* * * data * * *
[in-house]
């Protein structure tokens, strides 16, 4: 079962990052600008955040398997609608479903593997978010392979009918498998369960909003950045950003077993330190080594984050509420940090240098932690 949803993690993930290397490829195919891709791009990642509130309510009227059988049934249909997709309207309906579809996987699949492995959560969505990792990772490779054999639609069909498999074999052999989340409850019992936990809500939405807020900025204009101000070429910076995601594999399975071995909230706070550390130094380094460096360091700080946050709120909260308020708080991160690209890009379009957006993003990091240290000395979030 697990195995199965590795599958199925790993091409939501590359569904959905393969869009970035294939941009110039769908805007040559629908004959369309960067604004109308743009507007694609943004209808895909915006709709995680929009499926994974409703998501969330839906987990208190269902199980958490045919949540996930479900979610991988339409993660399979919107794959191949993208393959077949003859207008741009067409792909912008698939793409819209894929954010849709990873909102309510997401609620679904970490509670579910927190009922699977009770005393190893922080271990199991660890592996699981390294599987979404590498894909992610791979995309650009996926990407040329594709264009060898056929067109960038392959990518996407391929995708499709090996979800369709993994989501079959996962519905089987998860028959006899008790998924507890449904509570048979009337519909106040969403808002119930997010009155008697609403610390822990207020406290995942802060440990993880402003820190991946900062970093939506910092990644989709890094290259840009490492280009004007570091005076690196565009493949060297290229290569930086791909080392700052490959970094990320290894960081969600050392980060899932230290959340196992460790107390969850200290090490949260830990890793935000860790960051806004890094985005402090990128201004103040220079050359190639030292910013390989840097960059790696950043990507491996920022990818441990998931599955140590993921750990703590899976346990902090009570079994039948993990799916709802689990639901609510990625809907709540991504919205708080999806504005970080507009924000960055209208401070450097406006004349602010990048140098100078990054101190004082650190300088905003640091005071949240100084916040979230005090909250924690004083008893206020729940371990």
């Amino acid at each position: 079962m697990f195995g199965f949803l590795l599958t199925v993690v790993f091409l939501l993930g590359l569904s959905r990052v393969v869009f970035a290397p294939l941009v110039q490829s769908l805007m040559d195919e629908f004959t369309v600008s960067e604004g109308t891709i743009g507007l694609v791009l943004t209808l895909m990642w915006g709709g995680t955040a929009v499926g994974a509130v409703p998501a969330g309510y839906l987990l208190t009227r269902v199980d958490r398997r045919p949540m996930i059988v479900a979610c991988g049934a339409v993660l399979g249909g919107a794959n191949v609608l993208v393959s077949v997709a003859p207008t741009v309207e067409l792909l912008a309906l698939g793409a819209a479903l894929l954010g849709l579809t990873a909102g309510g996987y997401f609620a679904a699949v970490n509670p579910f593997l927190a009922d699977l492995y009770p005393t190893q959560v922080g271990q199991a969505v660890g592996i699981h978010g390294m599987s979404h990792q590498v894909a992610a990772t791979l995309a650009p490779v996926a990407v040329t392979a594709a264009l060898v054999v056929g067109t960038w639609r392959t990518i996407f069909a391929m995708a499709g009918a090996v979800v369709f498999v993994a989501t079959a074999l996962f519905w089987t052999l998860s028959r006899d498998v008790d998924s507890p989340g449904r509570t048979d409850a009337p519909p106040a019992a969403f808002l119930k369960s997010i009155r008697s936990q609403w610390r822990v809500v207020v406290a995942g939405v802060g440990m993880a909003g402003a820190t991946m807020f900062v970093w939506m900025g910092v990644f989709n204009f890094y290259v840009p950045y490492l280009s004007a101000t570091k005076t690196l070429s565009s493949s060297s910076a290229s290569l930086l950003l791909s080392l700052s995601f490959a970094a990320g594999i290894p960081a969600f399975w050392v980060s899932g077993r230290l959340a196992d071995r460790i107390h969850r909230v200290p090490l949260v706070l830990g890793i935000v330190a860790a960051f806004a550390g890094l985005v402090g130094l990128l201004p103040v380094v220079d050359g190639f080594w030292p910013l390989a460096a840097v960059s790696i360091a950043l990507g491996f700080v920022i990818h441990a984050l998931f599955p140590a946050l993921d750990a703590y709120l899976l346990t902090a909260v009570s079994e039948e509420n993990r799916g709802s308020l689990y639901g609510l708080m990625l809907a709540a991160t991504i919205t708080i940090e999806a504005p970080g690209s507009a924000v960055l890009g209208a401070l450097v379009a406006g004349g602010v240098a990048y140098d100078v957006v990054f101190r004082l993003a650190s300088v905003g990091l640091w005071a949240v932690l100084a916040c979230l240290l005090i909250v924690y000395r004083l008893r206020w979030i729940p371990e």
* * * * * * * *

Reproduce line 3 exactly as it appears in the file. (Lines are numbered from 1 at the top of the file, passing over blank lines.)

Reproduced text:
């Amino acid at each position: 079962m697990f195995g199965f949803l590795l599958t199925v993690v790993f091409l939501l993930g590359l569904s959905r990052v393969v869009f970035a290397p294939l941009v110039q490829s769908l805007m040559d195919e629908f004959t369309v600008s960067e604004g109308t891709i743009g507007l694609v791009l943004t209808l895909m990642w915006g709709g995680t955040a929009v499926g994974a509130v409703p998501a969330g309510y839906l987990l208190t009227r269902v199980d958490r398997r045919p949540m996930i059988v479900a979610c991988g049934a339409v993660l399979g249909g919107a794959n191949v609608l993208v393959s077949v997709a003859p207008t741009v309207e067409l792909l912008a309906l698939g793409a819209a479903l894929l954010g849709l579809t990873a909102g309510g996987y997401f609620a679904a699949v970490n509670p579910f593997l927190a009922d699977l492995y009770p005393t190893q959560v922080g271990q199991a969505v660890g592996i699981h978010g390294m599987s979404h990792q590498v894909a992610a990772t791979l995309a650009p490779v996926a990407v040329t392979a594709a264009l060898v054999v056929g067109t960038w639609r392959t990518i996407f069909a391929m995708a499709g009918a090996v979800v369709f498999v993994a989501t079959a074999l996962f519905w089987t052999l998860s028959r006899d498998v008790d998924s507890p989340g449904r509570t048979d409850a009337p519909p106040a019992a969403f808002l119930k369960s997010i009155r008697s936990q609403w610390r822990v809500v207020v406290a995942g939405v802060g440990m993880a909003g402003a820190t991946m807020f900062v970093w939506m900025g910092v990644f989709n204009f890094y290259v840009p950045y490492l280009s004007a101000t570091k005076t690196l070429s565009s493949s060297s910076a290229s290569l930086l950003l791909s080392l700052s995601f490959a970094a990320g594999i290894p960081a969600f399975w050392v980060s899932g077993r230290l959340a196992d071995r460790i107390h969850r909230v200290p090490l949260v706070l830990g890793i935000v330190a860790a960051f806004a550390g890094l985005v402090g130094l990128l201004p103040v380094v220079d050359g190639f080594w030292p910013l390989a460096a840097v960059s790696i360091a950043l990507g491996f700080v920022i990818h441990a984050l998931f599955p140590a946050l993921d750990a703590y709120l899976l346990t902090a909260v009570s079994e039948e509420n993990r799916g709802s308020l689990y639901g609510l708080m990625l809907a709540a991160t991504i919205t708080i940090e999806a504005p970080g690209s507009a924000v960055l890009g209208a401070l450097v379009a406006g004349g602010v240098a990048y140098d100078v957006v990054f101190r004082l993003a650190s300088v905003g990091l640091w005071a949240v932690l100084a916040c979230l240290l005090i909250v924690y000395r004083l008893r206020w979030i729940p371990e």